Late registration is still open for the Autumn sessions of my anatomy and digital figure sculpting courses which started at the beginning of October. These in-depth courses are designed to teach the skills every figurative artist needs to produce inspiring, professional level work. The courses have been taught to artists and studios around the world, including Pixar, Industrial Light & Magic, Disney Feature Animation, Sony, Warner Bros, Ubisoft, Blizzard, EA and many others. If you are looking for an intensive course to level up your figurative art skills, consider one of these:
I’ve recently returned to soggy London from ever-sunny (but windy) Los Angeles where I ran an intensive facial anatomy course for the artists at Respawn Entertainment (an EA studio). For those who don’t know their work, their freshman release was an epic mech game called Titanfall, followed by its sequel. Then in 2019 they release two huge titles – the run-away hit Apex Legends, a Fortnight styled battle royale game, and Star Wars Jedi: Fallen Order, an, umm, Star Wars game.
I’m just back from a trip to Oxford where I gave an afternoon seminar on my explorations with art and machine learning to an amazing group of researchers and distinguished professors at Oxford University. The talk reviewed the last three years of my artistic experimentation using machine learning (AI) as a creative tool for art making and showcased an eclectic range of successes and failures. I’ve been sharing some of the work here, but mostly finished pieces, so it was nice to dust off some of my earlier, formative experiments from the recesses of my hard drive. I’ll try to start uploading more of these here in the coming months. Even though they’re unfinished, they were important developmental milestones and each succeeded/failed in interesting, instructive ways. Stay tuned…
Special thanks to Prof. Alexei Efros for arranging the visit. It was great to chat ML, tech and art with a group of super-smart computer scientists, engineers, and thinkers.
crisp winter day in Oxford
I was privileged to be invited to speak again at the THU conference in Malta, this time on the main stage talking about my explorations using machine learning (AI) as a ‘creative collaborator’ in my artistic process. The talk, weighing in at a hefty 75 minutes, explored the genesis of this body of work, my early steps (and missteps) in this emerging medium, and how I’ve started integrating it into my artistic practice.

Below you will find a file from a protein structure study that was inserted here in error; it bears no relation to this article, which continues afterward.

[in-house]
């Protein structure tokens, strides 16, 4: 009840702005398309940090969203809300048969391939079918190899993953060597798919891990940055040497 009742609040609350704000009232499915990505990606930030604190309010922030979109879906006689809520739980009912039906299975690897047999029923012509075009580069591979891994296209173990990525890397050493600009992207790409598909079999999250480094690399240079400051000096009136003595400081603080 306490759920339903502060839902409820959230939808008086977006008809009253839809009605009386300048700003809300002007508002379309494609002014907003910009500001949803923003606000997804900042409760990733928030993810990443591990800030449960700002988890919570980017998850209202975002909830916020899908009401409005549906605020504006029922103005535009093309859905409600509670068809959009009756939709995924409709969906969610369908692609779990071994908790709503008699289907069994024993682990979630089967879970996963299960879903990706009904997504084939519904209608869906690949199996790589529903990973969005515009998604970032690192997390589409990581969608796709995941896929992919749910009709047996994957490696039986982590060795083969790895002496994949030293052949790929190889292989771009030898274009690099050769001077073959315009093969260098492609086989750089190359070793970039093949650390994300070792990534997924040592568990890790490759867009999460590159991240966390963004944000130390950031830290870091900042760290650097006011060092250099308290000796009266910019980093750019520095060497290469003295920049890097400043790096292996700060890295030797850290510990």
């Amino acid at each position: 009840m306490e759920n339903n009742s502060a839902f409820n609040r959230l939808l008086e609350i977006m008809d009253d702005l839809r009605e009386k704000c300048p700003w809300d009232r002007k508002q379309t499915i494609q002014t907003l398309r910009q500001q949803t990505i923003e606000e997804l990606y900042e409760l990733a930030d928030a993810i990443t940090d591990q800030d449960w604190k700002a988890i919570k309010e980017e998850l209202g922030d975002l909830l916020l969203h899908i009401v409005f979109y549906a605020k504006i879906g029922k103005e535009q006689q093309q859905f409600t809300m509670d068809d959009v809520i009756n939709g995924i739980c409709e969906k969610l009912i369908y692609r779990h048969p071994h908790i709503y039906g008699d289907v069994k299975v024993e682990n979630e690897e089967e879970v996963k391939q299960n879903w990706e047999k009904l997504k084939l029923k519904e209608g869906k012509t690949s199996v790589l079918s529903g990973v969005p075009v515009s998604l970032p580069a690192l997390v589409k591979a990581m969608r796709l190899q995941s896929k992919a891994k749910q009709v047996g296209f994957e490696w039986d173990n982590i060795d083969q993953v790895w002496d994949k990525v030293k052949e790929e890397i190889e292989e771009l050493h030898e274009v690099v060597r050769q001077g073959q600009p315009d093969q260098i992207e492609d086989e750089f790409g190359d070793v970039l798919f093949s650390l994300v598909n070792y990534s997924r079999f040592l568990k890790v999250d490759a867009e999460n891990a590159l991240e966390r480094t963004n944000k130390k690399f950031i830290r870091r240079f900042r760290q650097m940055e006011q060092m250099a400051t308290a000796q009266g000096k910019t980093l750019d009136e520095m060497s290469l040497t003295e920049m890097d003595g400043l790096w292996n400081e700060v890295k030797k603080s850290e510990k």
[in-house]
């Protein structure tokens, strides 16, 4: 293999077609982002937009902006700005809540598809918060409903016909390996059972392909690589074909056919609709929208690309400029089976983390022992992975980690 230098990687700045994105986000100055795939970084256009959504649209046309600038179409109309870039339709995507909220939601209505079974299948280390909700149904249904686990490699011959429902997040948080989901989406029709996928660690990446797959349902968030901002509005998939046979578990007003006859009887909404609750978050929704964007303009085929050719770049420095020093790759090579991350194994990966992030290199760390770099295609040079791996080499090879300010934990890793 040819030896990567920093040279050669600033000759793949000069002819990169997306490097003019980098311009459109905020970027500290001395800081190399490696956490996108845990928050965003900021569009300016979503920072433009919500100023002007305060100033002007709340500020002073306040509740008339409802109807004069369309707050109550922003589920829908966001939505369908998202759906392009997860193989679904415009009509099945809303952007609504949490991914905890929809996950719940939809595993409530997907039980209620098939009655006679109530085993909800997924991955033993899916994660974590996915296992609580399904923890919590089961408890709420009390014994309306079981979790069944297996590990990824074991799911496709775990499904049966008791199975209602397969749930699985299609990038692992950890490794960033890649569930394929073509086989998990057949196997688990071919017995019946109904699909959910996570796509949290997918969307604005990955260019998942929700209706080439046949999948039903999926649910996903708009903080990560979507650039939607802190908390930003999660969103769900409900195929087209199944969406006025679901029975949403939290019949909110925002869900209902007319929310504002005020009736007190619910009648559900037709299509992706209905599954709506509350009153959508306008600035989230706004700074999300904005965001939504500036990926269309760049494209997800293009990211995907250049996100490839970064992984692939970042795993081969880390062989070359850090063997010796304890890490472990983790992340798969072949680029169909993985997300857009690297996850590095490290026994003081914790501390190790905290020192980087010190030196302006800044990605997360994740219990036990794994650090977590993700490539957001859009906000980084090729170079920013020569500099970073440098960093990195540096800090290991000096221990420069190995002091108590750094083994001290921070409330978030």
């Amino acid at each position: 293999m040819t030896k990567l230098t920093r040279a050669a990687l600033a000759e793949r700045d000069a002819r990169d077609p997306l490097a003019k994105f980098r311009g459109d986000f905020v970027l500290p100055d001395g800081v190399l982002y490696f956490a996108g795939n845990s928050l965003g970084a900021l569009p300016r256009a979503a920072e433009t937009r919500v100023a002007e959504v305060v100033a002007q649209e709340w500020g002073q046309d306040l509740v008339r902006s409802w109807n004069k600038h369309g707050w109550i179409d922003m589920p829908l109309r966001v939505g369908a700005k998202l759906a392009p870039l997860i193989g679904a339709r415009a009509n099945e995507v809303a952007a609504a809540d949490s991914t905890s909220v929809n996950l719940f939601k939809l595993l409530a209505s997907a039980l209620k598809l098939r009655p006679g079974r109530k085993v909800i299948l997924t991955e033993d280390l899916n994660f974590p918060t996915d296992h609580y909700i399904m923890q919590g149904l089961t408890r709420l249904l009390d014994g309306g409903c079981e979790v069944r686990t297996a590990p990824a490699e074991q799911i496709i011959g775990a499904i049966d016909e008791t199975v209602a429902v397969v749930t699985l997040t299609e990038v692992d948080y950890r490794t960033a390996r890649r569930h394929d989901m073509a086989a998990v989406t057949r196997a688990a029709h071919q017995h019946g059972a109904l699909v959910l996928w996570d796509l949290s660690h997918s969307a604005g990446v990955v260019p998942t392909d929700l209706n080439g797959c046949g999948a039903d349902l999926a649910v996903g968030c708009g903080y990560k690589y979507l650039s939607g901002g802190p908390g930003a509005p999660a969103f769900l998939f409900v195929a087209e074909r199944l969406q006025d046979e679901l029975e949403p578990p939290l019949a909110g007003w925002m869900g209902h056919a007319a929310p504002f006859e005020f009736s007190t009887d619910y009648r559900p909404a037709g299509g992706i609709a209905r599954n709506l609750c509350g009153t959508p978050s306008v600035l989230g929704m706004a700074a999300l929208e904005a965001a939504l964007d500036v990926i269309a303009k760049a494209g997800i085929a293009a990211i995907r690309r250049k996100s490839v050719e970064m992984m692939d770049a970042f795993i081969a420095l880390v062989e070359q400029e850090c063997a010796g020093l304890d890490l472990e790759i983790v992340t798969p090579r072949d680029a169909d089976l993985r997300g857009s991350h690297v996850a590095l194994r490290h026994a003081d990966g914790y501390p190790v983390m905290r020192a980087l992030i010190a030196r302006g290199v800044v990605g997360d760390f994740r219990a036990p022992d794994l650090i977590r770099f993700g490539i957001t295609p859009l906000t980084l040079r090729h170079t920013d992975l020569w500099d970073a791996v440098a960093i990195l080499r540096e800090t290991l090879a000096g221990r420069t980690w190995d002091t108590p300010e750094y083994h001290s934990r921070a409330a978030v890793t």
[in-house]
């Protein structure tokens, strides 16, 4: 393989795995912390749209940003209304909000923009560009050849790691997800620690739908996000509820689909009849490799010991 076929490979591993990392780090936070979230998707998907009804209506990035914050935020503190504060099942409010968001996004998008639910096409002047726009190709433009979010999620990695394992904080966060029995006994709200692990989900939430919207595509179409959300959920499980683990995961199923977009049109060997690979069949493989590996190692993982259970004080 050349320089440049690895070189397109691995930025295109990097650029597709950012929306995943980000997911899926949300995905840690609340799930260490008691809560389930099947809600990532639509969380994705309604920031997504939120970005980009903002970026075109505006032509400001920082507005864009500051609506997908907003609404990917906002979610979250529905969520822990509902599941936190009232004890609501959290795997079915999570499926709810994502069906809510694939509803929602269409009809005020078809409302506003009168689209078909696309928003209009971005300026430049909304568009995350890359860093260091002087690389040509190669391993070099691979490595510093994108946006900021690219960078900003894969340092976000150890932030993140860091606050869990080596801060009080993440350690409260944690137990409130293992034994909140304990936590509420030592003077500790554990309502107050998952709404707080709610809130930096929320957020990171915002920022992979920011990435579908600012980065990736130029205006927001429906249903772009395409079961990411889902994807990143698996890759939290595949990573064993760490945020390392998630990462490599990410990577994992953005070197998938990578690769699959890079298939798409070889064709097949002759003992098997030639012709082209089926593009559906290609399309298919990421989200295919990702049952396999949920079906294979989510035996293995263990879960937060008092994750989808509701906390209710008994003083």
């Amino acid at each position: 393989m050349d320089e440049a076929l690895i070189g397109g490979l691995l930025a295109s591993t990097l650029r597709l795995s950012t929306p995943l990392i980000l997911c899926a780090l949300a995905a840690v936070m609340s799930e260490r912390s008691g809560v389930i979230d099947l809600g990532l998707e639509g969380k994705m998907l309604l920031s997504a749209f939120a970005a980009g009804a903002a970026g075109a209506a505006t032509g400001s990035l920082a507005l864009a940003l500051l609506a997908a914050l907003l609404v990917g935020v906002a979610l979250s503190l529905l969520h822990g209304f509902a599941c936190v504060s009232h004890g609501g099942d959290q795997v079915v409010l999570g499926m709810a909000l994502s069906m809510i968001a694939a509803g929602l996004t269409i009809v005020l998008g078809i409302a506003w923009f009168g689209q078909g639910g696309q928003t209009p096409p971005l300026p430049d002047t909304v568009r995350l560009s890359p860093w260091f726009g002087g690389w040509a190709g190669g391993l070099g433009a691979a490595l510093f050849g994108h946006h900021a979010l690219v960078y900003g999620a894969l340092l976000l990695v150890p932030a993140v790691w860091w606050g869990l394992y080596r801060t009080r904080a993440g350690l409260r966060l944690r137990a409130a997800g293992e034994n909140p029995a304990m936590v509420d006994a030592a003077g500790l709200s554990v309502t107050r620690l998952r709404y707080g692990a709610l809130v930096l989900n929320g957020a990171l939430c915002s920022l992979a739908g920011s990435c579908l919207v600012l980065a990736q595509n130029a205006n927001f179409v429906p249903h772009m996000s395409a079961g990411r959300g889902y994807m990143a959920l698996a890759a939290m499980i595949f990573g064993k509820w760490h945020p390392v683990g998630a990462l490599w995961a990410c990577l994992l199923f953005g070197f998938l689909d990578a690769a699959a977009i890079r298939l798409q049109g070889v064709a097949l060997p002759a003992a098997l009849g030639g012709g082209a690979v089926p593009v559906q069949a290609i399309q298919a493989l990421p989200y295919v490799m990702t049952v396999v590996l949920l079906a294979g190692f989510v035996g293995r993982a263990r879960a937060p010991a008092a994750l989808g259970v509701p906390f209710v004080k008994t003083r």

The talk included a behind-the-scenes look at the inspiration, production and labour that went into the pieces for the Artist+AI: Figures and Form exhibition. I was also excited to show, for the first time, a number of my fun, early experiments that compelled me to dig deeper into the potential of these new tools.
I’ve recently returned from a fun couple of days running an Essential Anatomy masterclass for the talented artists at SUPERCELL in beautiful Helsinki, Finland. Readers might know SUPERCELL as the genius developers behind hit mobile games Clash of the Clans, Boom Beach, Clash Royale, and Brawl Stars. They have a reputation for expressive, cartoony character designs, so why the big interest in anatomy? Well, every figurative artists, even cartoonists, needs to drill down into the fundamentals of anatomy in order to build a foundation solid enough that they can stylise and abstract the human figure in a compelling, ‘believable’ way.
People who know me know that drawing in essential to my creative process. Over the last couple years I have been using part of my morning drawing time (yes, with a coffee… or two, or three), to create input drawings to test my Bodies neural network, which I trained on a portion of my BodiesinMotion.photo library.
The idea behind this “AI tool” is that I train it to learn the correspondence between my drawing style and photographic representations of the human figure, in this case photography carefully lit and shot by me in the studio. Then, once trained, I can use it to dynamically ‘paint’ my drawings in the style of my photography. It is a wondrous interaction, and there is a magical space where I can draw very stylized or abstracted figures and the neural network infers some very interesting anatomical results, always beautifully lit and shaded. The images here are from my wall of Caffeinated Diversions, fifty of the most interesting results from these morning experiments. The grey line drawings are my hand-drawn inputs, the coloured images the output of my Bodies network.
Beyond just the final images though, a large part of the magic that has captivated me when developing and using these AI tools is seeing the final image emerge as I draw it. Here is compilation of timelapses from these drawing sessions: